Many small business owners don’t realize the importance of having a lawyer until they find themselves in the middle of a legal issue. Whether it is a contract dispute, a lawsuit, or simply navigating the complex world of business law, having a lawyer on your side can save you a lot of time, money, and stress.
You do not have to wait until you get in legal trouble as it is never a question of if but when. One of the best ways of protecting yourself against legal challenges that could hurt you or your business is having a lawyer on retainer.
But, What Does Having a Lawyer Retainer Mean
Having a lawyer on retainer means paying a certain amount to the attorney to ensure they are available to represent you or give legal advice when the need arises.
Typically, there are two types of retainers that small businesses might arrange with an attorney. One is the retainer fee model, where the client pays part or all of the legal fees in advance and only adds more once the deposit or the downpayment is used up. The other option is the frequent use model, which involves paying a certain amount on a regular basis, say monthly.
Here are several reasons your small business may need to keep a lawyer on retainer.
Help to Fight for Your Rights in Lawsuits
If an employee or customer suffers damages on your premises, they are most likely eligible to recover compensation for resulting damages. When bringing a premises liability lawsuit against your company, the customer or employee will probably have a lawyer to protect their interests.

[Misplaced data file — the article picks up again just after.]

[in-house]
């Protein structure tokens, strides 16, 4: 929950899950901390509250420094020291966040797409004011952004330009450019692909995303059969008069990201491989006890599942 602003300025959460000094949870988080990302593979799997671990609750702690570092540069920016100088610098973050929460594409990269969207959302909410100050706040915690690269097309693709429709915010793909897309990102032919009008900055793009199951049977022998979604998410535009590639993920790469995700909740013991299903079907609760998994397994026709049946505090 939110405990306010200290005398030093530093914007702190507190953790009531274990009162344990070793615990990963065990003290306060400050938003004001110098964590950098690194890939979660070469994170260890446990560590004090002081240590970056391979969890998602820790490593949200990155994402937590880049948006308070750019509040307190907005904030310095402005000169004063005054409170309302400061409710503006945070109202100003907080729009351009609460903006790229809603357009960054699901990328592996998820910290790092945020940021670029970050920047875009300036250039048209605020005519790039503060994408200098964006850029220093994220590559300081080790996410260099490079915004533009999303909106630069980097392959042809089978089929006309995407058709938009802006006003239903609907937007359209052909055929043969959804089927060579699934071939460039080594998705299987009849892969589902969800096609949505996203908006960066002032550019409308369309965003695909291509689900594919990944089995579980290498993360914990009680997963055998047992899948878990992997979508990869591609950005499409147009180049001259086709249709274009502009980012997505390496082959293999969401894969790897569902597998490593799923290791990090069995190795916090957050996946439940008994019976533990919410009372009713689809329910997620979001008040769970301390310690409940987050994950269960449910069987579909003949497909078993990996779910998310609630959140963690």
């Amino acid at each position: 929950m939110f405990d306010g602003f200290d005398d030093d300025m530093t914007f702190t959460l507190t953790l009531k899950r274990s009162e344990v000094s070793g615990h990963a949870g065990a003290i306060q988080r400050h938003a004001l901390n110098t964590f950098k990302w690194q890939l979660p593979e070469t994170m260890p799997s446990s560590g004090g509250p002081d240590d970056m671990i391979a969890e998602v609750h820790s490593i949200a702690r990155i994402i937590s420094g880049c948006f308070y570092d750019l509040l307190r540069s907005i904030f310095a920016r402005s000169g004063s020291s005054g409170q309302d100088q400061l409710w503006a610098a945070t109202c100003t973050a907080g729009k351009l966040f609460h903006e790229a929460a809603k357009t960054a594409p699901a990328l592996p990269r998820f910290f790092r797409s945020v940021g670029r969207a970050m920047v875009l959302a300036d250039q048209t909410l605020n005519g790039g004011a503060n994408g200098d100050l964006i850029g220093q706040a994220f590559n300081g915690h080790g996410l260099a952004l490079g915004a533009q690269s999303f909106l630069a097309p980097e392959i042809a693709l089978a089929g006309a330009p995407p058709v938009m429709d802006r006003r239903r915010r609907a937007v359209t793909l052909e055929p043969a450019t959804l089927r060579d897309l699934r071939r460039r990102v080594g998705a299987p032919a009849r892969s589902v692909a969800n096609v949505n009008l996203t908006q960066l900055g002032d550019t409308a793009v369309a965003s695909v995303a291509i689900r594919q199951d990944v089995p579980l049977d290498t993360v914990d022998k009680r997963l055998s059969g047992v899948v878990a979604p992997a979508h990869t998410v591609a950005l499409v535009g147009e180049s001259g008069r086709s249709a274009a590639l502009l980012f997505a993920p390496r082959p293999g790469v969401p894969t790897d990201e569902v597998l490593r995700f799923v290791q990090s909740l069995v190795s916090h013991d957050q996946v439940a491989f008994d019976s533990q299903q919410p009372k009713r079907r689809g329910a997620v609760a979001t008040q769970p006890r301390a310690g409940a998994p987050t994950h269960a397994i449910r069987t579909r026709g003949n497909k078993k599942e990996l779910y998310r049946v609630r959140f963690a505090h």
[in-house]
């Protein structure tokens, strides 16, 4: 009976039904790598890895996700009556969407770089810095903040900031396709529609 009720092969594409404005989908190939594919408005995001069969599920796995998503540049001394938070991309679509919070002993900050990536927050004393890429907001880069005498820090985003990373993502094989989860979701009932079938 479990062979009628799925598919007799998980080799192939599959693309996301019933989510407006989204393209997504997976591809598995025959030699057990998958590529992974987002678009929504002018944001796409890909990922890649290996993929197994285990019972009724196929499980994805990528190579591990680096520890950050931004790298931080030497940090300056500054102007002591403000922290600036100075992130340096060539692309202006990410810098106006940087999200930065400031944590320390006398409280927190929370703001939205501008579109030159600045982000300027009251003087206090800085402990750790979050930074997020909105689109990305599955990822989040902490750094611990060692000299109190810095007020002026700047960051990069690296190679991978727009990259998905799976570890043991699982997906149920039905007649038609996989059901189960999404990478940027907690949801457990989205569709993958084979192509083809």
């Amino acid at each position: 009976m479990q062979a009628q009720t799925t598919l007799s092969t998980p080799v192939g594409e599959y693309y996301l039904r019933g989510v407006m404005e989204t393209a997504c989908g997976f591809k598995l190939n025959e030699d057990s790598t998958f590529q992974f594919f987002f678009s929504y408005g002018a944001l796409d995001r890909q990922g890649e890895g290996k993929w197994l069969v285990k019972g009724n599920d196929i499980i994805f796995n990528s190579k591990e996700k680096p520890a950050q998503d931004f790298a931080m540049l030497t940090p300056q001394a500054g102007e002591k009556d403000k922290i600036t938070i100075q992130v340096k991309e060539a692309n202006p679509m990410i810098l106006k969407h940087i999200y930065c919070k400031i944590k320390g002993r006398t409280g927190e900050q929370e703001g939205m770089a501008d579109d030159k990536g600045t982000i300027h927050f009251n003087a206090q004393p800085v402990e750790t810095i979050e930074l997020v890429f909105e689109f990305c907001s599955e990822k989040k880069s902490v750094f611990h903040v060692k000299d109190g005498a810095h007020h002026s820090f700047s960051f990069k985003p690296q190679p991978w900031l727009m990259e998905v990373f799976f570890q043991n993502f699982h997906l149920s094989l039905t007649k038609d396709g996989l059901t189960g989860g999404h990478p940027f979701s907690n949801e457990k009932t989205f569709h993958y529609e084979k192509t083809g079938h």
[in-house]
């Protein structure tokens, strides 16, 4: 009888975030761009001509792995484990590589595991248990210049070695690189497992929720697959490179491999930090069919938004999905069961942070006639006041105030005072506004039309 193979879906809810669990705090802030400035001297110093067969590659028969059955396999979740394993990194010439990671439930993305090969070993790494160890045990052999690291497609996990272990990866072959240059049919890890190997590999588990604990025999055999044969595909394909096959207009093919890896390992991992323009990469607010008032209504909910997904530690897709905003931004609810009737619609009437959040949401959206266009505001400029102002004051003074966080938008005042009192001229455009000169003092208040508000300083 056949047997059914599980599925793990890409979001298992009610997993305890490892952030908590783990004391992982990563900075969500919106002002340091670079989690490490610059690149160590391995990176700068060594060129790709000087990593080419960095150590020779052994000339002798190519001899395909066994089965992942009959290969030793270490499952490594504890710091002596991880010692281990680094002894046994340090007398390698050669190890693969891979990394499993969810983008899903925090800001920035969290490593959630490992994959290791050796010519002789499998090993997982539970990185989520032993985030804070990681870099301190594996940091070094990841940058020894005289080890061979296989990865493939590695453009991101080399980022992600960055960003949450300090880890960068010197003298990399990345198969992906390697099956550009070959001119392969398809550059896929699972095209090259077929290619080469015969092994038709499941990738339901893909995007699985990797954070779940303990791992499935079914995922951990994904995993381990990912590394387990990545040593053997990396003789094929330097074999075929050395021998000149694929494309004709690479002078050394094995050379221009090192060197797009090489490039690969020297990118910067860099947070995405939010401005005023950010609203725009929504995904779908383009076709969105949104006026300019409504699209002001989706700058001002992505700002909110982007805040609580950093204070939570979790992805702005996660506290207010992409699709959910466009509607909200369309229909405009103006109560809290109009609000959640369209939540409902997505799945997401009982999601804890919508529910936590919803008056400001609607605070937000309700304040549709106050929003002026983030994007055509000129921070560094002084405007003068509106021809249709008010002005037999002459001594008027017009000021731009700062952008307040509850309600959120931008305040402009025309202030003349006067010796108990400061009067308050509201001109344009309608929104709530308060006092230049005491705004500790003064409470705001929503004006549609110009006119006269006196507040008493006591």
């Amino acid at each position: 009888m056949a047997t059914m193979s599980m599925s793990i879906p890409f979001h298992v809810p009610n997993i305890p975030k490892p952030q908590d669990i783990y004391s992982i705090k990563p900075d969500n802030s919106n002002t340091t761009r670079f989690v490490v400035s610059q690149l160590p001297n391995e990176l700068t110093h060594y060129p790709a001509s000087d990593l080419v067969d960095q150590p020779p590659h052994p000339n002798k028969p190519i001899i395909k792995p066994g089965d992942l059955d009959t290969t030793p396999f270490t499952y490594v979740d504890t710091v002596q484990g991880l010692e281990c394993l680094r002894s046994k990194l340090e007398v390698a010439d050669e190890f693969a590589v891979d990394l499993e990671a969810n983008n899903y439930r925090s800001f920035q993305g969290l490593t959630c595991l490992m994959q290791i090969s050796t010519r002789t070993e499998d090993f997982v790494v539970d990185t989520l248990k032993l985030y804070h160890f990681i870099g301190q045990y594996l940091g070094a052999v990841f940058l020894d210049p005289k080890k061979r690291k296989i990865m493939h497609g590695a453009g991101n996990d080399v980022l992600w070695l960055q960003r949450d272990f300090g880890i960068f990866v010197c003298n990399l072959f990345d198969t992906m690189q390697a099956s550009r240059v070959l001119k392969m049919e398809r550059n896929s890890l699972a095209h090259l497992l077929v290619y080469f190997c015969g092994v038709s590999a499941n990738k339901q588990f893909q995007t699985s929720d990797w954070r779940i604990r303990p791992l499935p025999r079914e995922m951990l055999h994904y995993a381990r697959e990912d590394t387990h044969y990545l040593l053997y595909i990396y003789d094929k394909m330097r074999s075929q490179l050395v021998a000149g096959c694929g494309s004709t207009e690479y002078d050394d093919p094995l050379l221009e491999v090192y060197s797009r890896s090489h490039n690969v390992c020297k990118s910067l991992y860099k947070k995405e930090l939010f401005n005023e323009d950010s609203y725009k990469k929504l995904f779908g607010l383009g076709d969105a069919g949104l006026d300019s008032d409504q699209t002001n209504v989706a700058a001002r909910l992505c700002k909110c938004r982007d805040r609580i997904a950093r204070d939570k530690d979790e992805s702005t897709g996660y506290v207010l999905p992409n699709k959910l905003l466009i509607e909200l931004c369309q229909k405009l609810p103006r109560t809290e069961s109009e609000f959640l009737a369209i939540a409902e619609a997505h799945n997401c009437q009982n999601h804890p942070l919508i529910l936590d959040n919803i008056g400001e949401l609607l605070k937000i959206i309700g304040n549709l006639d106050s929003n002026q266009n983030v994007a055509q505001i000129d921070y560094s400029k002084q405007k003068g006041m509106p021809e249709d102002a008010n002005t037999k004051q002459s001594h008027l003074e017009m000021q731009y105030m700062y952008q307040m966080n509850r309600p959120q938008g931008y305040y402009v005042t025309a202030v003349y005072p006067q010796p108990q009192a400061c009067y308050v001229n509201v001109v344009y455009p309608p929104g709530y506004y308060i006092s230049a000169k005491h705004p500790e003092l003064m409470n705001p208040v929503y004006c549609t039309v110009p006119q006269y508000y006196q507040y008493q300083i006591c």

Having a on standby for such eventualities as a business only makes sense. The best thing about having a lawyer on retainer is that you do not waste time jumping from one legal office to another in the heat of a legal tussle which could mean settling for a not-so-good attorney as you try to beat time.
However, you must ensure that the lawyer you hire is affiliated with a reputable law firm such as Reiner, Slaughter, Mainzer & Frankel to avoid getting a raw deal.
You Get Access to Legal Advice
Lawyers are not only important when you get in trouble, but they can also help you avoid trouble by giving you sound legal advice on the most pertinent issues. For example, if you need help with your small business safety, there is no better person to offer legal advice on premises liability law than a lawyer.
Besides personal injury, other areas that may require the help of an attorney can include signing contracts and agreements, setting up the business, taxation, and licensing. While hiring a lawyer to advise you on such matters may seem an unnecessary expense, the truth is that not having one could mean making mistakes that could hurt your business.
Disputes and business go hand in hand. Disputes can take many forms, for example, customers disputing charges on their credit cards, disputes over intellectual and physical property, contract breach disputes, etc.
Unfortunately, such disputes can cost your business huge sums of money, which could easily cripple your small business. Some disputes, such as credit card transactions, can be time-sensitive, meaning you may not have the luxury of time needed to get the right lawyer for your case.
Also, you will need a lawyer who deeply understands your business structure and operations. Such a lawyer can only be one who has been working cases around your business for some time.